[0020] The systems and methods described in detail below describe various embodiments that are configured to utilize turbine extraction gas (TEG) to control the temperature of the inlet flow supplied to the compressor inlet. As may be appreciated, the combustion products generated in the combustor of a gas turbine system are directed to the turbine for expansion through one or more stages of the turbine. Accordingly, the combustion products that enter the turbine are at a greater pressure and temperature than the exhaust gas that exits the turbine after the last stage of the turbine. As discussed herein, the turbine extraction gas (TEG) is a portion of the combustion products extracted from the turbine prior to expansion by the last stage of the turbine. That is, the TEG extracted from the turbine differs in at least the temperature and pressure (e.g., energy) from the exhaust gas that exits the turbine. In some embodiments, the TEG is extracted through the turbine casing. For example, the TEG may be extracted through an opening of the turbine casing, such as a borescope, inspection, or maintenance opening.

[0021] The extracted TEG may be used to directly or indirectly heat the inlet flow supplied to the compressor inlet. As discussed in detail below, the TEG may be added to an intake flow received from the ambient environment about the gas turbine system. Additionally, or in the alternative, the TEG may be supplied to the compressor inlet with one or more gas flows that may include, but is not limited to a bleed flow from the compressor, one or more steam flows, a second flow from the ambient environment, one or more gas flows from a compartment disposed around at least part of the gas turbine system, or any combination thereof. Furthermore, the TEG may be mixed with the one or more gas flows supplied to the compressor inlet, as discussed in detail below. Moreover, a controller may control the flow of the TEG and one or more other gases supplied to the compressor inlet, thereby enabling the controller to control the temperature of the inlet flow supplied to the compressor inlet.

[0022] Turning now to the drawings and referring first to FIG. 1, a block diagram of an embodiment of a gas turbine system 10 is illustrated. As described in detail below, the disclosed gas turbine system 10 (e.g., a gas turbine engine) may employ one or more fuel nozzles 12 to mix a fuel 14 with compressed flow 16. The gas turbine system 10 may use liquid or gas fuel 14, such as natural gas and/or a hydrogen rich synthetic gas, to drive the gas turbine system 10. As depicted, the one or more fuel nozzles 12 intake the fuel 14, mix the fuel 14 with the compressed flow 16, and distribute the air-fuel mixture into a combustor 18 in a suitable ratio for optimal combustion, emissions, fuel consumption, and power output. The air-fuel mixture combusts within the combustor 18, thereby creating a flow 20 of hot pressurized combustion products. The combustor 18 directs the combustion product flow 20 through a turbine 22 with one or more stages 24 toward an exhaust outlet 26. As the combustion product flow 20 passes through the turbine 22, the combustion product flow 20 forces turbine blades of each stage 24 to rotate a shaft 28 along an axis of the gas turbine system 10. As illustrated, the shaft 28 may be connected to various components of the gas turbine system 10, including a load 30 and the compressor 32. The load 30 may be a part of a vehicle or a stationary load, such as a propeller on an aircraft or an electrical generator in a power plant, for example. The load 30 may include any suitable device capable of being powered by the rotational output of the gas turbine system 10.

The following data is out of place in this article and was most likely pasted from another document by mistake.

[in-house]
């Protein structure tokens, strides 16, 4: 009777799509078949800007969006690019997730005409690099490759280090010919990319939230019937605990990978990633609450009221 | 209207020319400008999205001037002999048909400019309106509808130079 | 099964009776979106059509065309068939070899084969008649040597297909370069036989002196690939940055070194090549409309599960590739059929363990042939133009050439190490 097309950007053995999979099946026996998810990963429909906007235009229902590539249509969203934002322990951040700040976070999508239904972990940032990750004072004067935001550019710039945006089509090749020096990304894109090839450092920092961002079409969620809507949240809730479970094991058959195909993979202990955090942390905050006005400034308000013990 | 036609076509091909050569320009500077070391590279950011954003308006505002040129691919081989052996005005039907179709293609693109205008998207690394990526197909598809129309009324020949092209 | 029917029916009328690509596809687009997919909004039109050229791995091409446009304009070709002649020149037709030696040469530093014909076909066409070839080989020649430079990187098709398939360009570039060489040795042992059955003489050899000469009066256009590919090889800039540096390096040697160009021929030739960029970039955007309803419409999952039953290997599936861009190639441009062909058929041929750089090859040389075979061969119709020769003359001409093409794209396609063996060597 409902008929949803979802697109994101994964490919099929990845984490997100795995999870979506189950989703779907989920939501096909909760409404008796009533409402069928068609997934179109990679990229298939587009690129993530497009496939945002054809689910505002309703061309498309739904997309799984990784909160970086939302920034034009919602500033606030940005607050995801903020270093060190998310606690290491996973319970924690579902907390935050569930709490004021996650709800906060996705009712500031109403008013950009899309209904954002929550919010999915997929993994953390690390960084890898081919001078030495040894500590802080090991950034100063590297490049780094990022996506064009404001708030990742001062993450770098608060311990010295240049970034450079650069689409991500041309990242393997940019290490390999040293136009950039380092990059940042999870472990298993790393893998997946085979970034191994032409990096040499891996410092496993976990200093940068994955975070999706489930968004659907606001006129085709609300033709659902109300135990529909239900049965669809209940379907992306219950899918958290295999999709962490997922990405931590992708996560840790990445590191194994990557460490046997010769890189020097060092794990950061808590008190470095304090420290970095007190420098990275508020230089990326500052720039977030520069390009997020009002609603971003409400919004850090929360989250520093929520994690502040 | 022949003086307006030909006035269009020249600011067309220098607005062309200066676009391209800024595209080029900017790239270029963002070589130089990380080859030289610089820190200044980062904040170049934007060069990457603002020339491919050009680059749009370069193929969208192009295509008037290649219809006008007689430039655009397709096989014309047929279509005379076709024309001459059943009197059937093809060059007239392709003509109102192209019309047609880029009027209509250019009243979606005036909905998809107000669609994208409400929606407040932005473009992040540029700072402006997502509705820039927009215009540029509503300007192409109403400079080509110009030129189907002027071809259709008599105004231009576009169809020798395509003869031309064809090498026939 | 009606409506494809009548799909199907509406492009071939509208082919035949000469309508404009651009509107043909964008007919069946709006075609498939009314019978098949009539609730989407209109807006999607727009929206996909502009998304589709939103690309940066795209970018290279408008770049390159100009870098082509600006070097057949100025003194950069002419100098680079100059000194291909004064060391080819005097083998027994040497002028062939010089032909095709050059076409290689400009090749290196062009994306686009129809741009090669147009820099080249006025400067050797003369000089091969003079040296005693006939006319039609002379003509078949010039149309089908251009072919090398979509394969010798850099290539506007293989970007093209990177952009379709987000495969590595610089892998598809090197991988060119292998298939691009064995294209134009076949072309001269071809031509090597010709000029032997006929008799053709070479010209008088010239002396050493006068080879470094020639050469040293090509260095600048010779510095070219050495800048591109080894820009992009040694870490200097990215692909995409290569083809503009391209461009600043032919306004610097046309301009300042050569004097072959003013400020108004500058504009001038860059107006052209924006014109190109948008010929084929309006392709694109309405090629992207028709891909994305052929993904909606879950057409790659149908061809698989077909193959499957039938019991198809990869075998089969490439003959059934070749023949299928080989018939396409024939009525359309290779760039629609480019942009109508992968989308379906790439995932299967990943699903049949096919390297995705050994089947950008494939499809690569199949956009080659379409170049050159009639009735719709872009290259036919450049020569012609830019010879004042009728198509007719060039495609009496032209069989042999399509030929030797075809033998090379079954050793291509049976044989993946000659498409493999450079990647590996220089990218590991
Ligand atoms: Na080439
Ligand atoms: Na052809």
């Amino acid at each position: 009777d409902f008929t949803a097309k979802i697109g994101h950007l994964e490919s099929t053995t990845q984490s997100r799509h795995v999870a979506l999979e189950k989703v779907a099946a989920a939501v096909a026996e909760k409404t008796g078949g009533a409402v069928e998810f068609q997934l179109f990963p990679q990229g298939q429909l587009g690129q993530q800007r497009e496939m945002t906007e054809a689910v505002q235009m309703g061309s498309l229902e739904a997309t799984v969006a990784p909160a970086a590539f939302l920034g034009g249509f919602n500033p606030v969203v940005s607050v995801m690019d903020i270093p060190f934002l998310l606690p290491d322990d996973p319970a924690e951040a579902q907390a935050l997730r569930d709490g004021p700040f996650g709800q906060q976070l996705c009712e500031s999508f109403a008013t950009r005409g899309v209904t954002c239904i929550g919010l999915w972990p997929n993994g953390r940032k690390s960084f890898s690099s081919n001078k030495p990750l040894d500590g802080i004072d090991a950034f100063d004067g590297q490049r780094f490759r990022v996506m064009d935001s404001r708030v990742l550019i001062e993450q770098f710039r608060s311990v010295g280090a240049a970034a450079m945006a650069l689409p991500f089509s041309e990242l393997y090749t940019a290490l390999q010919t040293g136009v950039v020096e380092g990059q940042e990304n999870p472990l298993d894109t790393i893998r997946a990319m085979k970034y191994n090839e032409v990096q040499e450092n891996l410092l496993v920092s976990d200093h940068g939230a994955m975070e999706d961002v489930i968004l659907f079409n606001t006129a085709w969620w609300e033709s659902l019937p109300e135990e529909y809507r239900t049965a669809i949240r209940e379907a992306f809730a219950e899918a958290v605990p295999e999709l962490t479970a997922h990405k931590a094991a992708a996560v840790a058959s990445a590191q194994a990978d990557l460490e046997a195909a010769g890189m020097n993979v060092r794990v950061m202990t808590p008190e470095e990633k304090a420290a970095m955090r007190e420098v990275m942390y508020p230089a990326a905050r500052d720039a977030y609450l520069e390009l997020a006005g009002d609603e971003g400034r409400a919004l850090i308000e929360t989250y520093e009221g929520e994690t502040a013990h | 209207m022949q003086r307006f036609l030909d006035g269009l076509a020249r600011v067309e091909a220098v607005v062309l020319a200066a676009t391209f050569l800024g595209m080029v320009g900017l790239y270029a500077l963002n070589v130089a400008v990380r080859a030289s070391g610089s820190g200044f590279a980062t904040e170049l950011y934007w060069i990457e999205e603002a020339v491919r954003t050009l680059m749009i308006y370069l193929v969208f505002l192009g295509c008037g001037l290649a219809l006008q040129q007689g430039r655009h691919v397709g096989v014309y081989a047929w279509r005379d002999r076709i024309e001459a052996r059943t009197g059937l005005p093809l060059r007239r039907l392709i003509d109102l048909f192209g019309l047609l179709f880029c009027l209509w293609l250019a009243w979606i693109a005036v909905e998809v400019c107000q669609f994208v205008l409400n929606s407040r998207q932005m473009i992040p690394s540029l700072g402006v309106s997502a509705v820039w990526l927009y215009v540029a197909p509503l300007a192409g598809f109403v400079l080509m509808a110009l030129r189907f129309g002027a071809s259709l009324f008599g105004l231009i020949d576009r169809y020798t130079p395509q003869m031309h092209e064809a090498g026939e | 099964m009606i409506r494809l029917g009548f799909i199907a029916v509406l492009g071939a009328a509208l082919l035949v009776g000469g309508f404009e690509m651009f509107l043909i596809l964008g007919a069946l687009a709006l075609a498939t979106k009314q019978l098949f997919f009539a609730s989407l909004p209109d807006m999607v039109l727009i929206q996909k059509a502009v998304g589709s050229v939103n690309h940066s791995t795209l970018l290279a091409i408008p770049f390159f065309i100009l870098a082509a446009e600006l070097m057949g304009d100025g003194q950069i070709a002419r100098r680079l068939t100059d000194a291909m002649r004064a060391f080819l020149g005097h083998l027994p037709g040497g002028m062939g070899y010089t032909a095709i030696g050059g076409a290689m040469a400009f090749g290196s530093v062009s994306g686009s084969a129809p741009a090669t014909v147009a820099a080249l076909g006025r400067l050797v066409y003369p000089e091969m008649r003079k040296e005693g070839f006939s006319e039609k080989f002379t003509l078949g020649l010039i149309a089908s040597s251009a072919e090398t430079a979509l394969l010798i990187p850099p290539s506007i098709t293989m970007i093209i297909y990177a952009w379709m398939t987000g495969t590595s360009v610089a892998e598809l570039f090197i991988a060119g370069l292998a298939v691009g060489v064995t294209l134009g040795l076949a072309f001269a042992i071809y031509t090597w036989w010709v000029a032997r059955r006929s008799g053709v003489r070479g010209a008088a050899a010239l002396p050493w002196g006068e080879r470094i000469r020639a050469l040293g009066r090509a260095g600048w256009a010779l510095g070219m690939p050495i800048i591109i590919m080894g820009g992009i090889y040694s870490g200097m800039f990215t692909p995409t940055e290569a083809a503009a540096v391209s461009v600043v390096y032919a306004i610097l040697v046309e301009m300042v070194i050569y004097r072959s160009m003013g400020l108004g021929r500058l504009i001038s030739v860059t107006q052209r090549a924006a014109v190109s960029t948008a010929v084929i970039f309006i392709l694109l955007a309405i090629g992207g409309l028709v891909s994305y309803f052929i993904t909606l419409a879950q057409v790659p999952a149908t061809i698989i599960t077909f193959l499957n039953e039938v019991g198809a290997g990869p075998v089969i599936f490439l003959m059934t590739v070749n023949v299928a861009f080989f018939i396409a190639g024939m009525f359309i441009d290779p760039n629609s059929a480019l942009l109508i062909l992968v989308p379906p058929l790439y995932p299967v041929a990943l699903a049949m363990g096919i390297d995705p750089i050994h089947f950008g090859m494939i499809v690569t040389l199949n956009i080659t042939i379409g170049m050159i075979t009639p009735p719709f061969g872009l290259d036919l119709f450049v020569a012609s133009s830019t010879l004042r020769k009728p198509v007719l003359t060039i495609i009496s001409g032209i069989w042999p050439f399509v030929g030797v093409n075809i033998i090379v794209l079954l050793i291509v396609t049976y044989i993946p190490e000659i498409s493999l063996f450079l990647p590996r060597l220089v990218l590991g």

[0023] The shaft 28 may also be connected to the compressor 32. The compressor 32 also includes one or more stages 34 with blades coupled to the shaft 28. As the shaft 28 rotates, the blades within the compressor 32 also rotate, thereby compressing an inlet flow 36 from an inlet control system 52 through the compressor 32 and into the fuel nozzles 12 and/or combustor 18. As described in detail below, some of the compressed flow 16 may be directed through a bleed system 40 for various purposes. In some embodiments, the bleed system 40 may bleed (e.g., extract) a compressor extraction gas (CEG) flow 42 from the compressor 32 prior to the last stage 44 of the compressor 32 (e.g., from an intermediate stage) for use within the gas turbine system 10. Additionally, or in the alternative, the bleed system 40 may bleed (e.g., extract) a bleed flow 46 from an output of the compressor 32 after the last stage 44 of the compressor 32. As discussed herein, a pressurized flow 45 from the compressor 32 may be either a portion of the CEG flow 42 or portion the bleed flow 46. In some embodiments, the pressurized flow 45 may be directed through the bleed system 40 to heat the inlet flow 36, to release excess pressure produced by the compressor 32, to protect the combustor 18 and/or to protect the turbine 22 from surge or stall conditions, to cool the combustion product flow 20, to dilute the combustion product flow 20, to entrain the combustion product flow 20 through the turbine 22 toward the exhaust outlet 26, to cool the turbine 22, and so forth.